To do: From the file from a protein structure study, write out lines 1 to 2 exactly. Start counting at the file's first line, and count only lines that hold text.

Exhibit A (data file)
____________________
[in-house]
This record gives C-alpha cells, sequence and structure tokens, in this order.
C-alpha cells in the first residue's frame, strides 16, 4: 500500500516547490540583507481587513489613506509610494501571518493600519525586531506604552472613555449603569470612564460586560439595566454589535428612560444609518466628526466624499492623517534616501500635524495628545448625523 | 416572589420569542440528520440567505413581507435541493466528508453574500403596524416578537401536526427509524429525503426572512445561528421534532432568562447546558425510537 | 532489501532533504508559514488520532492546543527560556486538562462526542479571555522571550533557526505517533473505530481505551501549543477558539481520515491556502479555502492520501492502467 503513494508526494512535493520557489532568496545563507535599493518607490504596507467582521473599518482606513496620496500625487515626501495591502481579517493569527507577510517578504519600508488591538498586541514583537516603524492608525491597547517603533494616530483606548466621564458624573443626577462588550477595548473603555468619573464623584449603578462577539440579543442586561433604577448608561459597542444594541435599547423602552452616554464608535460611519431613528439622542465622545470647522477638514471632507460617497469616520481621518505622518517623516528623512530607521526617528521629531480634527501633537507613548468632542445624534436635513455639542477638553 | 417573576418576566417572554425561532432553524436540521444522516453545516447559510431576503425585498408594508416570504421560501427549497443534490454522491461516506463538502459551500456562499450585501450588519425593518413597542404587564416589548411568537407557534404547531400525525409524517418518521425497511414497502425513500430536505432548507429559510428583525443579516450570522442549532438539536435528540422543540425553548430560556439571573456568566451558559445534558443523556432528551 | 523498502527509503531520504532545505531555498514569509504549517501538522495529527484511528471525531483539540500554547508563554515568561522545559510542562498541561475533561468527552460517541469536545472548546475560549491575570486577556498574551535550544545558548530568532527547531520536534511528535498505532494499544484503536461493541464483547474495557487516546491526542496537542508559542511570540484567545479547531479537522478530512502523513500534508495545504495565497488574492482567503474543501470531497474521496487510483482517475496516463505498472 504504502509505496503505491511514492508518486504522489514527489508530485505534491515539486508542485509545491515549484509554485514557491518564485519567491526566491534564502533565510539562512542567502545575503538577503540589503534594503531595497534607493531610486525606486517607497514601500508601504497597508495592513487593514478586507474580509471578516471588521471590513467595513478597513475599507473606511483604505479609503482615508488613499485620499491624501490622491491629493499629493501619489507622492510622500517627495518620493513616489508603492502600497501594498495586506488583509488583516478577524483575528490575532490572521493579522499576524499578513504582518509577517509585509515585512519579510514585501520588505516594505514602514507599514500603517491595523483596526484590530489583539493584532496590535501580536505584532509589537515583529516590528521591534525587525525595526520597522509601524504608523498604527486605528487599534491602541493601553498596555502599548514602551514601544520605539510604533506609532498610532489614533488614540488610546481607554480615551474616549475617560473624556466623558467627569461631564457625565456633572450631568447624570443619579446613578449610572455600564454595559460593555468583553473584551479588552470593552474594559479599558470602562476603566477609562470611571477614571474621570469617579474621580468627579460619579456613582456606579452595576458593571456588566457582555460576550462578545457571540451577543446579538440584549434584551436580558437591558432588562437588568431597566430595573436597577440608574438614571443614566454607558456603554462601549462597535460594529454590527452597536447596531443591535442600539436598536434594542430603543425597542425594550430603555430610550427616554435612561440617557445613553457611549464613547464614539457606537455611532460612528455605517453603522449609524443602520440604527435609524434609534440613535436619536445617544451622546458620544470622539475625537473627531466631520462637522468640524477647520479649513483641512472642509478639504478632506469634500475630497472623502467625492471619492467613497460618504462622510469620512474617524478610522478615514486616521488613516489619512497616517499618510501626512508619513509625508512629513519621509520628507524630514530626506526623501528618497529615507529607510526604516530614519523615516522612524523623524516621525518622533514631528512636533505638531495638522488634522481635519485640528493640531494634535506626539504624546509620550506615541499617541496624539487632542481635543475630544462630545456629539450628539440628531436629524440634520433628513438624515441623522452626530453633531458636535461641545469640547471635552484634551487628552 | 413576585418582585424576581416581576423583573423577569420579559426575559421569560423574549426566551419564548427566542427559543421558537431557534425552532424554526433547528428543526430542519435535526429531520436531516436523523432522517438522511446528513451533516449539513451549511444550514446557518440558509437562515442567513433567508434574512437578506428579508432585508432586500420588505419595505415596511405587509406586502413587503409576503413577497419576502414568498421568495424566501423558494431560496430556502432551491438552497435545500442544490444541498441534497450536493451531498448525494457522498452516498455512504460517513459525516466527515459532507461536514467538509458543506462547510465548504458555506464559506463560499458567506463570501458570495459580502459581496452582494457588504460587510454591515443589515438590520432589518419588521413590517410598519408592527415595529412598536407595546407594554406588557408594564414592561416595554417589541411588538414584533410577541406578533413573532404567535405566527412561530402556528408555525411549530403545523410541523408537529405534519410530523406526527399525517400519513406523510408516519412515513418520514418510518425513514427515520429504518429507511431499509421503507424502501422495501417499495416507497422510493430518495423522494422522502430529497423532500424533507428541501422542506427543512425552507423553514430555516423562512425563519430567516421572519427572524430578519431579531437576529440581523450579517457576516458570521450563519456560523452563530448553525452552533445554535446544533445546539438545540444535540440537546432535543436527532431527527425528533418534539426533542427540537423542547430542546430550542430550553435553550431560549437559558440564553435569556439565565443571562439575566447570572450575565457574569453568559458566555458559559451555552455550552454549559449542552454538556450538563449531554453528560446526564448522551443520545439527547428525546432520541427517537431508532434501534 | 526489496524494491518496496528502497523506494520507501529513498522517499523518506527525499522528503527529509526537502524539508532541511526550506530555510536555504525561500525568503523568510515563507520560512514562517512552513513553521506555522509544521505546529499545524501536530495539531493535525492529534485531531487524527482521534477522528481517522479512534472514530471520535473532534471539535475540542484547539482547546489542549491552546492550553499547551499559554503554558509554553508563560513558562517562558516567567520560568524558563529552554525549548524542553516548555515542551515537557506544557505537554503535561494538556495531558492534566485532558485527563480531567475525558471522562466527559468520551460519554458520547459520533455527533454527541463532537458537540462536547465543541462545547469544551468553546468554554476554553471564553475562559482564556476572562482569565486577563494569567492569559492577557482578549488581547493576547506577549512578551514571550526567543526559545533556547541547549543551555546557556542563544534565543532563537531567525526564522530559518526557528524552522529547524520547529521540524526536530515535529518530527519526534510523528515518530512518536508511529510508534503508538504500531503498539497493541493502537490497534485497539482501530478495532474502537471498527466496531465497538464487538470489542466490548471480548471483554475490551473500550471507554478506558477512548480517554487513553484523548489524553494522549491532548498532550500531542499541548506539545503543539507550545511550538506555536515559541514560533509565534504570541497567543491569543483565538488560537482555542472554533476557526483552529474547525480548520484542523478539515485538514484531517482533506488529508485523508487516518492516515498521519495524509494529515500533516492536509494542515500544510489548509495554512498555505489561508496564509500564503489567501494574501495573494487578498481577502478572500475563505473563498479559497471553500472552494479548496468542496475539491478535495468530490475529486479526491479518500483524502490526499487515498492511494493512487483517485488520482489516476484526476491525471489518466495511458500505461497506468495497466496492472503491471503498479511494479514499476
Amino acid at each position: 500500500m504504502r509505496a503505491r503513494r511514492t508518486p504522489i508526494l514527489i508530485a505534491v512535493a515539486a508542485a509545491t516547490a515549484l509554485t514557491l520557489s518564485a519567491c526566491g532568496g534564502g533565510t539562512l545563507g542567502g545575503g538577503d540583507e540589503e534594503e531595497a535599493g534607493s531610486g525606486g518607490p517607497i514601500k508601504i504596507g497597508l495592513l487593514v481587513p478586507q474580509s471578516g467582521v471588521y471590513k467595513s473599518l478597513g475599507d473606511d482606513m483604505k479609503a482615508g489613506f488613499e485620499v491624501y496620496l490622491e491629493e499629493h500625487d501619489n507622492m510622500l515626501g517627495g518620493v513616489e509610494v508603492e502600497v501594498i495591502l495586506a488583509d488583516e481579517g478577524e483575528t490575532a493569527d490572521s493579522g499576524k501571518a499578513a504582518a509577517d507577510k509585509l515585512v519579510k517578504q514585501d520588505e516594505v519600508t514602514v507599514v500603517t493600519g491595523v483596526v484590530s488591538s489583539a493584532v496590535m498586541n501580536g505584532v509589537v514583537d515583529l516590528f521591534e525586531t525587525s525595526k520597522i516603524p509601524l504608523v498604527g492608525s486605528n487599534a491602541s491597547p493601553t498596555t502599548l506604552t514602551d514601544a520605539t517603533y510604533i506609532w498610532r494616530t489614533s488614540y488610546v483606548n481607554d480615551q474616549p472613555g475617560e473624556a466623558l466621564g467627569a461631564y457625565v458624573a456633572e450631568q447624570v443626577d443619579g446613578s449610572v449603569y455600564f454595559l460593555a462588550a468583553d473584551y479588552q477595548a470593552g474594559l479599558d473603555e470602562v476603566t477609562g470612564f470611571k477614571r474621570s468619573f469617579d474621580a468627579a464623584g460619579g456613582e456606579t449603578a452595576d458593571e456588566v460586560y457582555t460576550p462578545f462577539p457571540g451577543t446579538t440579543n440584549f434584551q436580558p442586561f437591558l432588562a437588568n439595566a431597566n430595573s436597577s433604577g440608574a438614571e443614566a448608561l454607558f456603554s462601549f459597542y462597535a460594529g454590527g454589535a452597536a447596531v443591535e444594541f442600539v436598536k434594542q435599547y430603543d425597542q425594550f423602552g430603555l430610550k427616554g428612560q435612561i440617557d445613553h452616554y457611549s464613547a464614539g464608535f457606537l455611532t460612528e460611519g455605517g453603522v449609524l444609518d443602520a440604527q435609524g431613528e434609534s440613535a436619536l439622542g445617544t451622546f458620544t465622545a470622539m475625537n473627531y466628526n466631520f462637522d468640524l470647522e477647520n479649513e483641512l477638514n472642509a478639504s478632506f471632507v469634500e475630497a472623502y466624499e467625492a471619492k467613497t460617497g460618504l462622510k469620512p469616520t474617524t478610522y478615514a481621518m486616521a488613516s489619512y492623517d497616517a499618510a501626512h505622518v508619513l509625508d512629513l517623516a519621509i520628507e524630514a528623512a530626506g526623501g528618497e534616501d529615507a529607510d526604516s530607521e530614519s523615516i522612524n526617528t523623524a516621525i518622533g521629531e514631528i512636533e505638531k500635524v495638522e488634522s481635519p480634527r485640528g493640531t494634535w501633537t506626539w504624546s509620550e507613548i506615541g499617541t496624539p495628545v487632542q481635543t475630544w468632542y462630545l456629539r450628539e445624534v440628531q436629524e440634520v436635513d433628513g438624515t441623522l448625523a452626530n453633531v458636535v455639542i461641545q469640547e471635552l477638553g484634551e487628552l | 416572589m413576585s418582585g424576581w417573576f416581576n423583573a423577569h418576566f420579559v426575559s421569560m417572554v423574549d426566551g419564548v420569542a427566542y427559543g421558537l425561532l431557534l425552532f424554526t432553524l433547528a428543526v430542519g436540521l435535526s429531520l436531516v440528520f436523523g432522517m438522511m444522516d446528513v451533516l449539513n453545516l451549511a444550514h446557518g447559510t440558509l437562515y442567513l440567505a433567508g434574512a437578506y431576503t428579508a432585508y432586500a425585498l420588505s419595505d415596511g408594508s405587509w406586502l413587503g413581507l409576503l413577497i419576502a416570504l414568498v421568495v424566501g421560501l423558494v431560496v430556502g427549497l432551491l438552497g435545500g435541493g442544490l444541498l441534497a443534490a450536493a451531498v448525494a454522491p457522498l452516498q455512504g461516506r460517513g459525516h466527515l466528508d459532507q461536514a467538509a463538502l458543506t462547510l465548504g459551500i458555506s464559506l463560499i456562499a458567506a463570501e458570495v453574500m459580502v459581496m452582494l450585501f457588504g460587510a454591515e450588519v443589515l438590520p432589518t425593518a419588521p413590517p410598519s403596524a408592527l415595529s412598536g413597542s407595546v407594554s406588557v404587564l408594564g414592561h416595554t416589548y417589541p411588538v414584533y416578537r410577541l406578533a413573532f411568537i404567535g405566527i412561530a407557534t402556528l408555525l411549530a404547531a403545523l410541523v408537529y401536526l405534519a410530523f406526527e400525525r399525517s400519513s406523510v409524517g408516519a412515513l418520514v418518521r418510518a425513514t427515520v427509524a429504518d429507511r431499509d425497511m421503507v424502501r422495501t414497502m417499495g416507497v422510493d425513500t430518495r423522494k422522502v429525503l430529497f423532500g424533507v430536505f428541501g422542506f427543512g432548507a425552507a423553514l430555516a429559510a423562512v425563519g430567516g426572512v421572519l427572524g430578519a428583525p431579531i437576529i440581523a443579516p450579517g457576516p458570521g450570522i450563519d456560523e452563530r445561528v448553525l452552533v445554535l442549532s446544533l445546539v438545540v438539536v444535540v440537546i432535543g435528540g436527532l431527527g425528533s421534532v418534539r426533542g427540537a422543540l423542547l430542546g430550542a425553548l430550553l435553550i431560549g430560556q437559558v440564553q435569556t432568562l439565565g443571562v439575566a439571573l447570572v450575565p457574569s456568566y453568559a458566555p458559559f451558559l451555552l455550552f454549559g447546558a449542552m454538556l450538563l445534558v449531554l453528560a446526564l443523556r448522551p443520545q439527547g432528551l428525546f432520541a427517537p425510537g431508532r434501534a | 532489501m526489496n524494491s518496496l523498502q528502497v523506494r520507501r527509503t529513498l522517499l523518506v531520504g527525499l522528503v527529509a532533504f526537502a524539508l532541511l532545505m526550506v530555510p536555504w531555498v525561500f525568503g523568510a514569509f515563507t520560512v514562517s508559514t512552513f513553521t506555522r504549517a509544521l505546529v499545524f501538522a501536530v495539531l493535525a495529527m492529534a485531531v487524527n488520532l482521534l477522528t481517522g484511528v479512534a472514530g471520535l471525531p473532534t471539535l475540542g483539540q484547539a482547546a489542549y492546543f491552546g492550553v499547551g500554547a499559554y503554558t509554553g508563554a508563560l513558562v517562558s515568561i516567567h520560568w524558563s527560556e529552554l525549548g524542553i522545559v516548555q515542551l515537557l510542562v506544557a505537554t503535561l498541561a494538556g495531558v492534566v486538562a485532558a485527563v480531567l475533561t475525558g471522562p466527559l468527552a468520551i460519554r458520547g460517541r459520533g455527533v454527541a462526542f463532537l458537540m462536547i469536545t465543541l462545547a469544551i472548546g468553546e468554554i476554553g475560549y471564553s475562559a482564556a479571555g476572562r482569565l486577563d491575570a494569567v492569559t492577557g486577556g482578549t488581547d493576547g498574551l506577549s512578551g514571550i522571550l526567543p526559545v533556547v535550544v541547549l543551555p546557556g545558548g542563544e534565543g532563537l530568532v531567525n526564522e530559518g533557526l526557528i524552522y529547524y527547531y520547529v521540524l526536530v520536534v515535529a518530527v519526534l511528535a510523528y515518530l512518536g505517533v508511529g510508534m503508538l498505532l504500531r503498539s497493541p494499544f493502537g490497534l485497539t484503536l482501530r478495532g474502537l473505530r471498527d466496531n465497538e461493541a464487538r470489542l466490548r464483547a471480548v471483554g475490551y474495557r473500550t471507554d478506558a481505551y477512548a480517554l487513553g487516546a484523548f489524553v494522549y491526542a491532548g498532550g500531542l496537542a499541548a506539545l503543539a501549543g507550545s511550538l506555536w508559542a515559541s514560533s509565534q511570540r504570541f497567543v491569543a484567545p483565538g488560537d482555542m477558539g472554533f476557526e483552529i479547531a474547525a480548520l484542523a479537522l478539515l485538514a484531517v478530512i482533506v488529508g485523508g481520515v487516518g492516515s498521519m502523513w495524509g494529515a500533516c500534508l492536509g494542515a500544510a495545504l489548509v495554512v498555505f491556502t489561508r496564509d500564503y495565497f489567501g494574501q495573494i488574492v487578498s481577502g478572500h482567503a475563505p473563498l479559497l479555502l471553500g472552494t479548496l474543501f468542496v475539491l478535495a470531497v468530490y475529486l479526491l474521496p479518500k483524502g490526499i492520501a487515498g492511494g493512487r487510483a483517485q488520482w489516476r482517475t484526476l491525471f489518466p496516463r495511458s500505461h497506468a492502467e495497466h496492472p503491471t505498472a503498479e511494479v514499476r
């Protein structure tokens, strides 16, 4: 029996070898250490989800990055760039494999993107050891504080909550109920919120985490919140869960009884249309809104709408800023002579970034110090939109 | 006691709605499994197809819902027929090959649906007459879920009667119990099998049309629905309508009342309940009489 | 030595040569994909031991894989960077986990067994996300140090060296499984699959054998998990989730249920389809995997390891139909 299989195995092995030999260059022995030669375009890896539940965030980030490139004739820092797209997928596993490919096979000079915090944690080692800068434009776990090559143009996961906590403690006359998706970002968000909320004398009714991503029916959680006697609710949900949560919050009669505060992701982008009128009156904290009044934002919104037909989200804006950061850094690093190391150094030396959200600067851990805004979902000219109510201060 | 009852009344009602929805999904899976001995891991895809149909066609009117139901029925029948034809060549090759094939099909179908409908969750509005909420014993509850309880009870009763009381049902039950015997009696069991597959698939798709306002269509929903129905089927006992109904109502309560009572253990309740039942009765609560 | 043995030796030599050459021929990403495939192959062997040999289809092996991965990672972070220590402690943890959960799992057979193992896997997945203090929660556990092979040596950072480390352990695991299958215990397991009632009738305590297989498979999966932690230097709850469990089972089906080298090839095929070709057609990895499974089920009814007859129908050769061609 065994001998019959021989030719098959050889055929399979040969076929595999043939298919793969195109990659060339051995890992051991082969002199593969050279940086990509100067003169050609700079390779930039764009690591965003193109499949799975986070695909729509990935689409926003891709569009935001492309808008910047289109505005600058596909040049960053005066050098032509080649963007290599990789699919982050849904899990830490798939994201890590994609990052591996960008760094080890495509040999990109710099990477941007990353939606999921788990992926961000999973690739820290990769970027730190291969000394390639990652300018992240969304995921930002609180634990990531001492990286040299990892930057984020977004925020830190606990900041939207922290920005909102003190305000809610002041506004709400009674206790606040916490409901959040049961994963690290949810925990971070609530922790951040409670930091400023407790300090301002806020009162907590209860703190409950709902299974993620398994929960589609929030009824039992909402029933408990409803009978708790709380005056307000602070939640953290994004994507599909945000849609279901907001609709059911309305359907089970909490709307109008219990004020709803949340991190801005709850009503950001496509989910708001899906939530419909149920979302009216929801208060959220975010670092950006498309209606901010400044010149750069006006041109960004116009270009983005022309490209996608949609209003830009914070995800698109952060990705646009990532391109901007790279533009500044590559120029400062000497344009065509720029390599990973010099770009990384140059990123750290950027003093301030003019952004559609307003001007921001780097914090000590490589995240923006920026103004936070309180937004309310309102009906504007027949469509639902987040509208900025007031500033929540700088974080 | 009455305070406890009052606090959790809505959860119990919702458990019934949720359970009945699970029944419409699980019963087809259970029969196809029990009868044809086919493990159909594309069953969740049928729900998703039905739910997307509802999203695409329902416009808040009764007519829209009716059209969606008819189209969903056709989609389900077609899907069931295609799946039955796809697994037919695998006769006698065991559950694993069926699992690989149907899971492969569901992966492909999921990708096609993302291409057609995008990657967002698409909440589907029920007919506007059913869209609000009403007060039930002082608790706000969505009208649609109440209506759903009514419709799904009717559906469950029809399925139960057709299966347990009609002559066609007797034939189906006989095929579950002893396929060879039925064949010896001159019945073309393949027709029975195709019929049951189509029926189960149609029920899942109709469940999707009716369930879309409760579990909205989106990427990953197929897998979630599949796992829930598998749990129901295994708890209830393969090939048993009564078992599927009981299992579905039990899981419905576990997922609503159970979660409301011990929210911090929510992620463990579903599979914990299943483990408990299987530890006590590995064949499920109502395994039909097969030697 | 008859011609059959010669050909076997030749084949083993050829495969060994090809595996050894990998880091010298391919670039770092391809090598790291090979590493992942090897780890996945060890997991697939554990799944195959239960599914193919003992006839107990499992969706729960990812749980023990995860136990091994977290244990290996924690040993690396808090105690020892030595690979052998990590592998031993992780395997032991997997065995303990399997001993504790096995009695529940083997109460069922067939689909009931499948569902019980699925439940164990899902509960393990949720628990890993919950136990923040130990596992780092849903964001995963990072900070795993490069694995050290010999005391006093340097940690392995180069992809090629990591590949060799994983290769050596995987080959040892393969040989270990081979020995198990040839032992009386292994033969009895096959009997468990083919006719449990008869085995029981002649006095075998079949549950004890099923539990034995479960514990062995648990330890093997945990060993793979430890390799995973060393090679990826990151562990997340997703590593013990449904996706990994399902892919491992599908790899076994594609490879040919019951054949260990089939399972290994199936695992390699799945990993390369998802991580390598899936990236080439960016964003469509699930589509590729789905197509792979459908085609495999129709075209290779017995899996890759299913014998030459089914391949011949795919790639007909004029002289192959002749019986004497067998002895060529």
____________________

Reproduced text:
[in-house]
This record gives C-alpha cells, sequence and structure tokens, in this order.